Submarine crew submerge selves for greater good

By Zhao Lei (China Daily)
Updated: 2011-01-29 08:10
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BEIJING - Generations of commanders and crew members with the People's Liberation Army (PLA) Navy submarine fleet have devoted themselves to the development of China's sea-based nuclear deterrent, a Chinese newspaper said in a rare behind-the-scenes report on the low-profile force.

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As one of the most mysterious components of the PLA, the daily lives of commanders and crews on the country's submarines have barely been reported.

However, a recent feature in Beijing-based Science and Technology Daily shed a spotlight on the succession of crews that have worked underwater for more than 46 years on the submarine that once conducted the test launch marking China's sea-based nuclear deterrent.

The feature, titled Forging the Underwater Sword for the Republic, depicted "the tremendous sacrifice, the remarkable dedication and the huge contribution that commanders and crew members on the Changcheng 200 submarine have made to the motherland's national defense".

Submarine crew submerge selves for greater good
In this undated photo, crew members take part in an oath-taking ceremony on Changcheng 200. [Photo/China Daily]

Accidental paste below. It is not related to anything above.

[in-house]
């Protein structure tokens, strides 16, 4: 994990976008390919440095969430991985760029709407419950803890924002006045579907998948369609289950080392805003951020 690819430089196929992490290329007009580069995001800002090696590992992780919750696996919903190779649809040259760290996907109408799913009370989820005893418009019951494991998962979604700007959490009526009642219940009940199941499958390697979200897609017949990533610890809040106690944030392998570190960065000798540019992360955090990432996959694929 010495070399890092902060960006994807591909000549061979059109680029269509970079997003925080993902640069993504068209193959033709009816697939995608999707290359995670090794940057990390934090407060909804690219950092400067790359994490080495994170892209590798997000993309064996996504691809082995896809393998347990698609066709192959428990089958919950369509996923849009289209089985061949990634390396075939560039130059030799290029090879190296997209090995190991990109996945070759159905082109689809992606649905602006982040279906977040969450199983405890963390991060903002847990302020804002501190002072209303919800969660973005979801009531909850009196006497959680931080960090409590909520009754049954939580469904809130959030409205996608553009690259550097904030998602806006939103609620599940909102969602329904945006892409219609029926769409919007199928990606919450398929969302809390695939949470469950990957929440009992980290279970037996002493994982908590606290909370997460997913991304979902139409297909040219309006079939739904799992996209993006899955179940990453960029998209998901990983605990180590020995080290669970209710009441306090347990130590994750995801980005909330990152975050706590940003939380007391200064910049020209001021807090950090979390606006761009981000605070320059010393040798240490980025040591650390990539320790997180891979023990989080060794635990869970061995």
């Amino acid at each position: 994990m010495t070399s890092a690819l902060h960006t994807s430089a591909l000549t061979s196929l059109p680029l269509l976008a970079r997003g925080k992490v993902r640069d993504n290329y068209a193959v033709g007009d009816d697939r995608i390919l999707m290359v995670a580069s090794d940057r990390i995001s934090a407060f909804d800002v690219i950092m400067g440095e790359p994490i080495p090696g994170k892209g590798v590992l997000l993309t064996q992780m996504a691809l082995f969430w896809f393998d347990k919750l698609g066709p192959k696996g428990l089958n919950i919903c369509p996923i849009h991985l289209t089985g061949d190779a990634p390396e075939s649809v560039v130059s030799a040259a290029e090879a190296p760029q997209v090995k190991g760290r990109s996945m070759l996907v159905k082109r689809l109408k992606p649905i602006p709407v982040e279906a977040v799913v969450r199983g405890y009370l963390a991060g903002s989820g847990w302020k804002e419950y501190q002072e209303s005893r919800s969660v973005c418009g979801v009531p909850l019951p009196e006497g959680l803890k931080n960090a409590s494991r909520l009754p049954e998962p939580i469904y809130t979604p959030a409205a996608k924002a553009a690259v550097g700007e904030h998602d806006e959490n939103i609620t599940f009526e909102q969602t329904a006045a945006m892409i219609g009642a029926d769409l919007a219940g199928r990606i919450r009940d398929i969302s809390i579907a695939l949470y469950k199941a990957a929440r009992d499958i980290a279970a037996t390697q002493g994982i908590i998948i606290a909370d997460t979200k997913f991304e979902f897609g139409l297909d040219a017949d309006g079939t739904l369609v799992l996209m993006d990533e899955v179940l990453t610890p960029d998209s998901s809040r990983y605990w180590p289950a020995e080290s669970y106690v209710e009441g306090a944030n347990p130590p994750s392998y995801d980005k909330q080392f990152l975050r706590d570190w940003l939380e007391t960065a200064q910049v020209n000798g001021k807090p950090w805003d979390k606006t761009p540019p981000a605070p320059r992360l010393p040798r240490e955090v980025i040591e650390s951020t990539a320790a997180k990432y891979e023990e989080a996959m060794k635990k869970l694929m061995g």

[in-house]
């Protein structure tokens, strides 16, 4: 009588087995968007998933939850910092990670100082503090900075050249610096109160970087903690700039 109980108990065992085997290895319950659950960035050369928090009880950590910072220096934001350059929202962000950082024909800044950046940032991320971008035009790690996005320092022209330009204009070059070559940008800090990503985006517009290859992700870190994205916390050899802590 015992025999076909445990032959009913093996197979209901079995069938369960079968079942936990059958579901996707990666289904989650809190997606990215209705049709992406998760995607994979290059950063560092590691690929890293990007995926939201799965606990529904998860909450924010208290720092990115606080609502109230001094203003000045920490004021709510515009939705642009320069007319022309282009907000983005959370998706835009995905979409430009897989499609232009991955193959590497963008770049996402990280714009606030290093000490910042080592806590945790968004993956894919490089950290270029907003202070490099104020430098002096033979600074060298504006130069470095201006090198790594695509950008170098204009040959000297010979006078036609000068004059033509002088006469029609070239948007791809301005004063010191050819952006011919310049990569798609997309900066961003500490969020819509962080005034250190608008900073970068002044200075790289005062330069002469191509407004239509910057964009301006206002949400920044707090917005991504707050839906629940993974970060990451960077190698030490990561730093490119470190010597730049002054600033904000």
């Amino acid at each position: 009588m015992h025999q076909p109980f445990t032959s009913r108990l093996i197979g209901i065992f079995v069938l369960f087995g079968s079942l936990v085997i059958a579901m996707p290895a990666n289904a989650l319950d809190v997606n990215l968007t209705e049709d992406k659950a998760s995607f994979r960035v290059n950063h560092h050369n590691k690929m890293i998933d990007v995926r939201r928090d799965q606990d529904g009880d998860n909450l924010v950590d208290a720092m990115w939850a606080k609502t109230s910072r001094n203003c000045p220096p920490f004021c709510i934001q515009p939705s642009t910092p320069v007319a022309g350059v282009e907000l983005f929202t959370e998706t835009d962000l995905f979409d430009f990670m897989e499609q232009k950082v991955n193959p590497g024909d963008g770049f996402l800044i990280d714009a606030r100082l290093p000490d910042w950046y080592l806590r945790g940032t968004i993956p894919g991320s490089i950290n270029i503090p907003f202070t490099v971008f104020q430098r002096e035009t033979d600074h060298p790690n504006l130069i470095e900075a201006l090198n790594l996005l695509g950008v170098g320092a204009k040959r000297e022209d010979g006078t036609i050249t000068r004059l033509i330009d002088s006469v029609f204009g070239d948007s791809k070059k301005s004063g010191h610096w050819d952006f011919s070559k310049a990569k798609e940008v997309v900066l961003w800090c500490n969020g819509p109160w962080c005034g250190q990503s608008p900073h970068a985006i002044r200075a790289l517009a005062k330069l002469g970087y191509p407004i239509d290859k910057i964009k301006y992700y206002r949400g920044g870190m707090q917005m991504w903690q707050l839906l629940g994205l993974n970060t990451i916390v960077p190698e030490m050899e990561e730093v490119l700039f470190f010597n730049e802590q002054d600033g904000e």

Changcheng 200, or Great Wall 200, reportedly entered service in September 1964 and later conducted test launches for sea-based missiles. The submarine belongs to the North Sea Fleet.

On Oct 12, 1982, the submarine conducted China's first underwater test launch for a carrier rocket, which was interpreted by many foreign military analysts as showing China's capability to launch a sea-based nuclear counterattack.

The submarine has set multiple records, including the longest service time and the highest number of missile launches in the history of the PLA Navy submarine fleet.

But the name Changcheng 200 never appeared in the media until Aug 4, 2010, when Chinese President Hu Jintao, also the Central Military Commission chairman, signed an order to award it the honorary title "Vanguard Submarine of Underwater Test Launches".

The submarine's honors include more than 60 citations and three second-class collective merits, said the Science and Technology Daily report, which also gave several touching examples of the servicemen.

In one instance, Wang Hao, a former electrician on the submarine, gave up several well-paid job offers in lucrative or easy businesses, and chose to follow the cause of his father, who was one of China's first submarine crew members.

Almost all the seamen on the submarine have written wills before setting out for dangerous missions, the report added.

In return for their contribution, nine commanders and crew members were awarded the title of second-class meritorious serviceman and 63 third-class merits were given to generations of these naval warriors.

Many low-level crew members have become specialists in their assigned professions, the report said, singling out weapon officer Zhang Haijun as a model soldier-turned-expert.

Zhang reportedly used all his off-duty time studying aerodynamics and missile technologies and his efforts finally reached fruition in a set of missile textbooks.